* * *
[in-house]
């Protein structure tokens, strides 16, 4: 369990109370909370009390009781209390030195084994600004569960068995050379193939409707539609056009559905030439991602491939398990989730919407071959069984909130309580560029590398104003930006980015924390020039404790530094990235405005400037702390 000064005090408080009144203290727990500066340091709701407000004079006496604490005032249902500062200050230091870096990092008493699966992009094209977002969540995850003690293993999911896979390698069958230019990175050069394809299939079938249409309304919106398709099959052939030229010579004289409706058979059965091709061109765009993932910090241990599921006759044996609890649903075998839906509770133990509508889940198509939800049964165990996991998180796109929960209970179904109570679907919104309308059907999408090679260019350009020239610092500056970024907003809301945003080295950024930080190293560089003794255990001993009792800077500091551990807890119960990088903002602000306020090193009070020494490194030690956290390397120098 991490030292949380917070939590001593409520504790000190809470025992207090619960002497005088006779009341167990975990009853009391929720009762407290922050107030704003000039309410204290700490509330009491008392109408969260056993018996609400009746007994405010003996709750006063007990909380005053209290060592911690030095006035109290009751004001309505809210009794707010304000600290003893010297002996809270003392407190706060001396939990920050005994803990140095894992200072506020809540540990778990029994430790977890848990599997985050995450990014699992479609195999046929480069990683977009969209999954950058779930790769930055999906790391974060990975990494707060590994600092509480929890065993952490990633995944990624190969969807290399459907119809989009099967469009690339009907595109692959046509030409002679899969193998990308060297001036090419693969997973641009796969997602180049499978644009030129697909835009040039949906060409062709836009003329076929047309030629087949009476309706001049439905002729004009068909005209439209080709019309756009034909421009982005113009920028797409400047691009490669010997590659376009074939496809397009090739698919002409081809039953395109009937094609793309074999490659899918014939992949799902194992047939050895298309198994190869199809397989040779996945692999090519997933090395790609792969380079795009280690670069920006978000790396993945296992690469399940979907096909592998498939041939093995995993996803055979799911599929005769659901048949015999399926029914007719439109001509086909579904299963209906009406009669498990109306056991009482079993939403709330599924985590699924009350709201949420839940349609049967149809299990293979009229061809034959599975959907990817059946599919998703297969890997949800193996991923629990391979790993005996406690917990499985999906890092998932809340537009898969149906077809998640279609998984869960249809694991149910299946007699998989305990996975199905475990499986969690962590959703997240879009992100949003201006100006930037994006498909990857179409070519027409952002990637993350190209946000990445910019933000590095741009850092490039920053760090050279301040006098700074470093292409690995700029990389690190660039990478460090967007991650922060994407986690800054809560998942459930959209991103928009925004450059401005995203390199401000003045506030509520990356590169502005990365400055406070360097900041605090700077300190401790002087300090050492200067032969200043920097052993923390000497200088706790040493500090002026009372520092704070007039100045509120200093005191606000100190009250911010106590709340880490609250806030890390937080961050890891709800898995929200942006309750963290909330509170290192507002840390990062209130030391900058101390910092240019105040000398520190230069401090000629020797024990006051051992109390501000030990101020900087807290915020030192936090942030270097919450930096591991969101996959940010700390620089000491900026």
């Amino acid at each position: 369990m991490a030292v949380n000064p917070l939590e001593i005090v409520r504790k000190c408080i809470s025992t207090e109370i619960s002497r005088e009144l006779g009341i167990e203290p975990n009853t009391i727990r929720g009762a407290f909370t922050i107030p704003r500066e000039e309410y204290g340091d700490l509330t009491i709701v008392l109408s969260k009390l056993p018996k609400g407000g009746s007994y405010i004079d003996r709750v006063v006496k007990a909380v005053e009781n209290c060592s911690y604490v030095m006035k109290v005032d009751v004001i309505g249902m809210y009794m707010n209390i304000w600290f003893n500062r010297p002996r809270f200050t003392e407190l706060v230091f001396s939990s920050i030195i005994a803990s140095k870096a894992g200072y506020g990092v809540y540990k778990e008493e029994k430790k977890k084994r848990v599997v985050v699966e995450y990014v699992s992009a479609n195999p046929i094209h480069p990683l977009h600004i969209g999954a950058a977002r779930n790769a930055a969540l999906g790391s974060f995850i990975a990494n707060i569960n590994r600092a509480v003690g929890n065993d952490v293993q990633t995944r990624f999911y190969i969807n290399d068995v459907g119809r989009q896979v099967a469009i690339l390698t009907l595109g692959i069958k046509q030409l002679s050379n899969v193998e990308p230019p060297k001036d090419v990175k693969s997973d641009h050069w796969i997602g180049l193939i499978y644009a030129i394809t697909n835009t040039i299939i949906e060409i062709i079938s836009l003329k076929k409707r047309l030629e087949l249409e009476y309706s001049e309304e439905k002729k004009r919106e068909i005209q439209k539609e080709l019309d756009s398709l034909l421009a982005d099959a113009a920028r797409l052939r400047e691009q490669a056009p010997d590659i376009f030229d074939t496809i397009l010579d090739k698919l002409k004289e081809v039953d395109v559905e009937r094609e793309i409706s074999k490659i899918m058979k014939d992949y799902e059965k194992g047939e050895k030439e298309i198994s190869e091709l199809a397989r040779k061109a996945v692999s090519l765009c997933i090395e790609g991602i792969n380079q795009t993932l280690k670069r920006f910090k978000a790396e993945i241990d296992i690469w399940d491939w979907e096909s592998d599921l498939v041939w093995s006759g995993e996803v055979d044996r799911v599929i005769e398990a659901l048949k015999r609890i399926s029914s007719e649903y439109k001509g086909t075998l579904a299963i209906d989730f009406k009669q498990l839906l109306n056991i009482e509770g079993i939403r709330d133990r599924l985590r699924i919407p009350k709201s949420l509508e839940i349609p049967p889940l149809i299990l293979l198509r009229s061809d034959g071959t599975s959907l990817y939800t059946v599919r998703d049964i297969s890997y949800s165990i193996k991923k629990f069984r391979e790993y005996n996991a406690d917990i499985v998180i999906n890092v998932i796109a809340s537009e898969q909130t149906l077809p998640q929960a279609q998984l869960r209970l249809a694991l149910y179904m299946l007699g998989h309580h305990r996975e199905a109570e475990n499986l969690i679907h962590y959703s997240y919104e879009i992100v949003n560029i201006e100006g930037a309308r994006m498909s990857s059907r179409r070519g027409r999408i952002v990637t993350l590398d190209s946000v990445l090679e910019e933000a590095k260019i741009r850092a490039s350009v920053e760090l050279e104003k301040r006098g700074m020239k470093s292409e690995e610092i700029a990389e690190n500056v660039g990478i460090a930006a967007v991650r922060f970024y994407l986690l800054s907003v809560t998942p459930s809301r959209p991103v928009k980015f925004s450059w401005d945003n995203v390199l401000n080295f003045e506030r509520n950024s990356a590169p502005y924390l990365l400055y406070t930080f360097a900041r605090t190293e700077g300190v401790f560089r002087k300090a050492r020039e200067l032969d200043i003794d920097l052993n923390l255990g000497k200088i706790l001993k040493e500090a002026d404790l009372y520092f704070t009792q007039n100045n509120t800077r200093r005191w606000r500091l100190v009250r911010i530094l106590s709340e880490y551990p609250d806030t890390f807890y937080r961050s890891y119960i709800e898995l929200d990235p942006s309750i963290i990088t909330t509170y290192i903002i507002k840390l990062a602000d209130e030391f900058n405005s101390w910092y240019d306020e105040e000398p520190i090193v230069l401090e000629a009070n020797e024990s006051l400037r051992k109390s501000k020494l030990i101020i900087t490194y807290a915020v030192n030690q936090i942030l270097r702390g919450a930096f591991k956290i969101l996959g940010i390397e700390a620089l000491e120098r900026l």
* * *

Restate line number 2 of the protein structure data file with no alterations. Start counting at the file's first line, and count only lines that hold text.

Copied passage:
């Protein structure tokens, strides 16, 4: 369990109370909370009390009781209390030195084994600004569960068995050379193939409707539609056009559905030439991602491939398990989730919407071959069984909130309580560029590398104003930006980015924390020039404790530094990235405005400037702390 000064005090408080009144203290727990500066340091709701407000004079006496604490005032249902500062200050230091870096990092008493699966992009094209977002969540995850003690293993999911896979390698069958230019990175050069394809299939079938249409309304919106398709099959052939030229010579004289409706058979059965091709061109765009993932910090241990599921006759044996609890649903075998839906509770133990509508889940198509939800049964165990996991998180796109929960209970179904109570679907919104309308059907999408090679260019350009020239610092500056970024907003809301945003080295950024930080190293560089003794255990001993009792800077500091551990807890119960990088903002602000306020090193009070020494490194030690956290390397120098 991490030292949380917070939590001593409520504790000190809470025992207090619960002497005088006779009341167990975990009853009391929720009762407290922050107030704003000039309410204290700490509330009491008392109408969260056993018996609400009746007994405010003996709750006063007990909380005053209290060592911690030095006035109290009751004001309505809210009794707010304000600290003893010297002996809270003392407190706060001396939990920050005994803990140095894992200072506020809540540990778990029994430790977890848990599997985050995450990014699992479609195999046929480069990683977009969209999954950058779930790769930055999906790391974060990975990494707060590994600092509480929890065993952490990633995944990624190969969807290399459907119809989009099967469009690339009907595109692959046509030409002679899969193998990308060297001036090419693969997973641009796969997602180049499978644009030129697909835009040039949906060409062709836009003329076929047309030629087949009476309706001049439905002729004009068909005209439209080709019309756009034909421009982005113009920028797409400047691009490669010997590659376009074939496809397009090739698919002409081809039953395109009937094609793309074999490659899918014939992949799902194992047939050895298309198994190869199809397989040779996945692999090519997933090395790609792969380079795009280690670069920006978000790396993945296992690469399940979907096909592998498939041939093995995993996803055979799911599929005769659901048949015999399926029914007719439109001509086909579904299963209906009406009669498990109306056991009482079993939403709330599924985590699924009350709201949420839940349609049967149809299990293979009229061809034959599975959907990817059946599919998703297969890997949800193996991923629990391979790993005996406690917990499985999906890092998932809340537009898969149906077809998640279609998984869960249809694991149910299946007699998989305990996975199905475990499986969690962590959703997240879009992100949003201006100006930037994006498909990857179409070519027409952002990637993350190209946000990445910019933000590095741009850092490039920053760090050279301040006098700074470093292409690995700029990389690190660039990478460090967007991650922060994407986690800054809560998942459930959209991103928009925004450059401005995203390199401000003045506030509520990356590169502005990365400055406070360097900041605090700077300190401790002087300090050492200067032969200043920097052993923390000497200088706790040493500090002026009372520092704070007039100045509120200093005191606000100190009250911010106590709340880490609250806030890390937080961050890891709800898995929200942006309750963290909330509170290192507002840390990062209130030391900058101390910092240019105040000398520190230069401090000629020797024990006051051992109390501000030990101020900087807290915020030192936090942030270097919450930096591991969101996959940010700390620089000491900026």